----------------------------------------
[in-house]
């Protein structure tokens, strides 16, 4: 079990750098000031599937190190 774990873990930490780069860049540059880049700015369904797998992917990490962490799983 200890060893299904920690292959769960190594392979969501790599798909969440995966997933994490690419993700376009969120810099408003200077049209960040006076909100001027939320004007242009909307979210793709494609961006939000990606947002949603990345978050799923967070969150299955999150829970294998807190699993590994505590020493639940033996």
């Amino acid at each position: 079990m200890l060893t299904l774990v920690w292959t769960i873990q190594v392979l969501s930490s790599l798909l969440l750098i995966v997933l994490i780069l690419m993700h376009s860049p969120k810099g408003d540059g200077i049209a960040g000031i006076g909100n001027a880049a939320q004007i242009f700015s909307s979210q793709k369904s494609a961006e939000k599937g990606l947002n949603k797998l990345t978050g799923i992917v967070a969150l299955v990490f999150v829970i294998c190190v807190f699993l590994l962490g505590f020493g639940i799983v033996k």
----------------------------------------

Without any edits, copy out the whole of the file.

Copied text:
[in-house]
């Protein structure tokens, strides 16, 4: 079990750098000031599937190190 774990873990930490780069860049540059880049700015369904797998992917990490962490799983 200890060893299904920690292959769960190594392979969501790599798909969440995966997933994490690419993700376009969120810099408003200077049209960040006076909100001027939320004007242009909307979210793709494609961006939000990606947002949603990345978050799923967070969150299955999150829970294998807190699993590994505590020493639940033996």
């Amino acid at each position: 079990m200890l060893t299904l774990v920690w292959t769960i873990q190594v392979l969501s930490s790599l798909l969440l750098i995966v997933l994490i780069l690419m993700h376009s860049p969120k810099g408003d540059g200077i049209a960040g000031i006076g909100n001027a880049a939320q004007i242009f700015s909307s979210q793709k369904s494609a961006e939000k599937g990606l947002n949603k797998l990345t978050g799923i992917v967070a969150l299955v990490f999150v829970i294998c190190v807190f699993l590994l962490g505590f020493g639940i799983v033996k």